On February 7, the Senate convened to continue the debate about Attorney General nominee Senator Jeff Sessions (R-AL). Senator Elizabeth Warren (D-MA), who has opposed Sessions from the beginning, took the floor to make her case — and things got ugly very quickly.
Warren was first warned to stop talking when she called Senator Jeff Sessions “a disgrace to the Department of Justice.” She quickly explained that she was merely quoting former Senator Ted Kennedy (D-MA), but added:
“Although I would be glad to repeat it in my own words.”
She was warned once again to stop talking, but she continued — introducing a letter written by the widow of Dr. Martin Luther King Jr, Coretta Scott King.
As she began to read the letter, Senate leadership stopped Warren and removed her from the floor:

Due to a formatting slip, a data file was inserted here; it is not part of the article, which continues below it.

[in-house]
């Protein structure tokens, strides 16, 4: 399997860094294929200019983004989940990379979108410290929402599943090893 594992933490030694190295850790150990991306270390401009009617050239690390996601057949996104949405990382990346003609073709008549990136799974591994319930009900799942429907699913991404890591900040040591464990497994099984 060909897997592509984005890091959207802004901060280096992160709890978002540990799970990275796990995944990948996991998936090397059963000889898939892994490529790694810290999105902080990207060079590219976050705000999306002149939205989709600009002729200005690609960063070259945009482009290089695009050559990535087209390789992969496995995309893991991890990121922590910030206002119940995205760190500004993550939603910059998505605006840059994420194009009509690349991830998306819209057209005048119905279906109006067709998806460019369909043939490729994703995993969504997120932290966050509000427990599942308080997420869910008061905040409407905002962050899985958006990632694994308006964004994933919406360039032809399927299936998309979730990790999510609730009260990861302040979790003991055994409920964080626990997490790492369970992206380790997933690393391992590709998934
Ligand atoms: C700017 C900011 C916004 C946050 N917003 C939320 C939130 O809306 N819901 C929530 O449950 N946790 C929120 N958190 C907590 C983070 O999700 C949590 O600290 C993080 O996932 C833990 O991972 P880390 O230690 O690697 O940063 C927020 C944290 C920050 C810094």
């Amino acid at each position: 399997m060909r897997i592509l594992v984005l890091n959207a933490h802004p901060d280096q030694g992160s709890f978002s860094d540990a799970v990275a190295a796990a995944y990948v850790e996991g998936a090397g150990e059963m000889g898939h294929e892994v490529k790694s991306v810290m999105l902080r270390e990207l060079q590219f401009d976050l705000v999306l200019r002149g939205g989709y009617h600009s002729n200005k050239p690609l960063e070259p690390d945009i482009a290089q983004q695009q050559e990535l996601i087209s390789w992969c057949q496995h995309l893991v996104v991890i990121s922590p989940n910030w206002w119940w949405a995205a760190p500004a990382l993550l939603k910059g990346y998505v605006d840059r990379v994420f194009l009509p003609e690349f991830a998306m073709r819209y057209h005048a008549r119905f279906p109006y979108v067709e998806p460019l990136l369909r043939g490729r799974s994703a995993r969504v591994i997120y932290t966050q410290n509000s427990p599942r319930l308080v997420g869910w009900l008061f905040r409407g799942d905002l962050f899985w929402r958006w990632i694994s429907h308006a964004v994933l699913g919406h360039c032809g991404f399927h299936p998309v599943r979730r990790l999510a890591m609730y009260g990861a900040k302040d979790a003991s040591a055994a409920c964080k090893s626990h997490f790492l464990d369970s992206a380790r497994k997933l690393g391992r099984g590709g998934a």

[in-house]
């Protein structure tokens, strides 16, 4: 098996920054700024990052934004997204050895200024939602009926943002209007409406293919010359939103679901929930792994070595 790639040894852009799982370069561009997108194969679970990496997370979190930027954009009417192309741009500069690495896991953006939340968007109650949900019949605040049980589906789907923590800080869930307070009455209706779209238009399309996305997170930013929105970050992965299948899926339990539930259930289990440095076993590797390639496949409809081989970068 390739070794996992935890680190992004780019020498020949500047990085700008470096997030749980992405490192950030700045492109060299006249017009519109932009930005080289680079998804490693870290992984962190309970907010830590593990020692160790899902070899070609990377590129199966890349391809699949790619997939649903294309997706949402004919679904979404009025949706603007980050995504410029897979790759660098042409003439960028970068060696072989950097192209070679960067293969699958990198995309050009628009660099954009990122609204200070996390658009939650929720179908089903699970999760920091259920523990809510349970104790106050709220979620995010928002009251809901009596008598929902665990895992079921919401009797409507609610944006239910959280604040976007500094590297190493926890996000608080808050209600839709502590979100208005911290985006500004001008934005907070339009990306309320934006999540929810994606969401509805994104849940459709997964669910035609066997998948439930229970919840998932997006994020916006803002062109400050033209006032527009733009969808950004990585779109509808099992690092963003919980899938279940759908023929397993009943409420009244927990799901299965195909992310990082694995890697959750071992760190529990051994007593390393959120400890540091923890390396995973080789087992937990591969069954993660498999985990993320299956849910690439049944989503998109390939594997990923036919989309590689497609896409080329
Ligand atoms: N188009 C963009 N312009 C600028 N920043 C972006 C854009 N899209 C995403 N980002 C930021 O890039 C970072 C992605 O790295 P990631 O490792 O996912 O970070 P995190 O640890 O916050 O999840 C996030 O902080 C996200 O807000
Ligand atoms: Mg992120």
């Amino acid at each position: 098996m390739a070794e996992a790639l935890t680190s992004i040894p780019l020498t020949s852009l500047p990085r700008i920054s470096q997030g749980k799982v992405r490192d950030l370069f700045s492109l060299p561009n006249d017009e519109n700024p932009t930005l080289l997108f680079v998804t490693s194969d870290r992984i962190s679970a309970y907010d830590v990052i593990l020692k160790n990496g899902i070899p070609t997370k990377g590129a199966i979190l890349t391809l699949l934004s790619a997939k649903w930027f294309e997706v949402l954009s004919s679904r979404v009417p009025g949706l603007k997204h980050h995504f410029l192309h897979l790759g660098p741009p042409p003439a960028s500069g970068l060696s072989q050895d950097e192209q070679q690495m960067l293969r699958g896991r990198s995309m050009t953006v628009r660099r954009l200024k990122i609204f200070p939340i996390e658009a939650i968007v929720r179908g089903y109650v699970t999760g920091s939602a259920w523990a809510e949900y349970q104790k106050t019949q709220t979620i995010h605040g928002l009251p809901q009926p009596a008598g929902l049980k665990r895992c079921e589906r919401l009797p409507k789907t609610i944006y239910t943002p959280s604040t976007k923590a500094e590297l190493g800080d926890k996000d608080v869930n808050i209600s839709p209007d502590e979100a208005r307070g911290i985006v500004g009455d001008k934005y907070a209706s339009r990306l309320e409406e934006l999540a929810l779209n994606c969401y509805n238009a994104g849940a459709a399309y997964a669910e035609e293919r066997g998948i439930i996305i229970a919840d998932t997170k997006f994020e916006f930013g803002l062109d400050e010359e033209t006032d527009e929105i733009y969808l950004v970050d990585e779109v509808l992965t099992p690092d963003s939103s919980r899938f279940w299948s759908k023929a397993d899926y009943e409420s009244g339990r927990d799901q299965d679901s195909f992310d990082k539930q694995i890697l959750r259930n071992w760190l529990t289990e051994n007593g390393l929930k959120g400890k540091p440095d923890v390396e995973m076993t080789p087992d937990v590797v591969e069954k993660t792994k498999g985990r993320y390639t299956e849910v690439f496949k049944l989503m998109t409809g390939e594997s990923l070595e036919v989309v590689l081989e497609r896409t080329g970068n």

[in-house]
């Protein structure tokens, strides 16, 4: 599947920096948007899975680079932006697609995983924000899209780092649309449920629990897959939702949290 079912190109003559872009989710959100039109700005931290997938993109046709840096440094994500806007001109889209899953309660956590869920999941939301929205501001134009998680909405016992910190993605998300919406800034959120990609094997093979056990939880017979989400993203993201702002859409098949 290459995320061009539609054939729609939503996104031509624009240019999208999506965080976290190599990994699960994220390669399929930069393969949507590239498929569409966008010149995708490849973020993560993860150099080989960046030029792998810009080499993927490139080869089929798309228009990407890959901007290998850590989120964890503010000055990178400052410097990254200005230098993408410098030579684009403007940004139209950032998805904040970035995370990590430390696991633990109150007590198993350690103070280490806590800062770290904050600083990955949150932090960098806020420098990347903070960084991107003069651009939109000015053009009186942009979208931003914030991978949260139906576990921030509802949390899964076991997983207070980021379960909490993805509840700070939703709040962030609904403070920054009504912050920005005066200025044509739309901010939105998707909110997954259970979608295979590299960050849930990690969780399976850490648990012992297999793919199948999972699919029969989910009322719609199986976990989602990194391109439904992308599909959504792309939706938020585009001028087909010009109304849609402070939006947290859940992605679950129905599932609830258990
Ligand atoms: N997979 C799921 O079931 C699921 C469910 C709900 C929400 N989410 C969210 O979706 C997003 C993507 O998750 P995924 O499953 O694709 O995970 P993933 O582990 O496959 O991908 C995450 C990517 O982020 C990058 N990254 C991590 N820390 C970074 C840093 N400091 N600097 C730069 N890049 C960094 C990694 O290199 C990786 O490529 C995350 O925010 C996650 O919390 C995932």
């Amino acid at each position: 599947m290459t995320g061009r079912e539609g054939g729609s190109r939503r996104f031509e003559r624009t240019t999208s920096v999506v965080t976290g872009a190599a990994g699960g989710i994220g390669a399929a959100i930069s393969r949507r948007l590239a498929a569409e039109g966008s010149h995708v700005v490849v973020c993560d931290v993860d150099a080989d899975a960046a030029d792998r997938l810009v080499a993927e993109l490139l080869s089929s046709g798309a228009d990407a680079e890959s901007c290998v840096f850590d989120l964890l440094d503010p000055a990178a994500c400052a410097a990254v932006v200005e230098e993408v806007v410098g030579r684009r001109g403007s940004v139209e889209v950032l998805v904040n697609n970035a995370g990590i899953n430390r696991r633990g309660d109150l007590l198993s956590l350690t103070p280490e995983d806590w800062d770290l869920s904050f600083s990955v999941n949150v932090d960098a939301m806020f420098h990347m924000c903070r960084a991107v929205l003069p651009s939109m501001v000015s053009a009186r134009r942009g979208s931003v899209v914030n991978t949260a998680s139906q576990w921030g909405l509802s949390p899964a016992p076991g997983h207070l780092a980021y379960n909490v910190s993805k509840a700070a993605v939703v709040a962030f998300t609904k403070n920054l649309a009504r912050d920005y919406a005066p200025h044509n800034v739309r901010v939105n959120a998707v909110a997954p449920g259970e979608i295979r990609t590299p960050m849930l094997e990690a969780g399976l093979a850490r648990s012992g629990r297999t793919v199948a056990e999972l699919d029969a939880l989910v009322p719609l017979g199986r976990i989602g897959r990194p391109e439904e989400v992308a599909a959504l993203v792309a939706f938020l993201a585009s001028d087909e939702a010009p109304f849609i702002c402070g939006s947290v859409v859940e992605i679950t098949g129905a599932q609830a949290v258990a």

A motion to allow Senator Elizabeth Warren to speak during the Jeff Sessions confirmation fails by a 43-to-50 vote. She is silenced.
— Matt Viser (@mviser) February 8, 2017
At that point, Warren protested via Twitter:
Tonight @SenateMajLdr silenced Mrs King's voice on the Sen floor – & millions who are afraid & appalled by what's happening in our country.
— Elizabeth Warren (@SenWarren) February 8, 2017
Warren then went on to read the letter in full via Facebook.
Despite the fact that Warren was removed, several other Senators worked together to ensure that the letter was heard from the Senate floor. Senator Jeff Merkley (D-OR) read portions of the letter aloud after Senator Cory Booker (D-NJ) ceded the floor to him.
On Wednesday morning, Senator Tom Udall (D-NM) entered the letter into the record and read it aloud again. He followed up with a tweet:
I entered Coretta Scott King’s letter abt #Sessions into the Senate record and read it from the floor—her words should not be silenced.
— Tom Udall (@SenatorTomUdall) February 8, 2017
And despite continued criticism from Democrats, the Republicans insisted that Warren had only been silenced for “impugning a sitting senator” — not for reading King’s letter.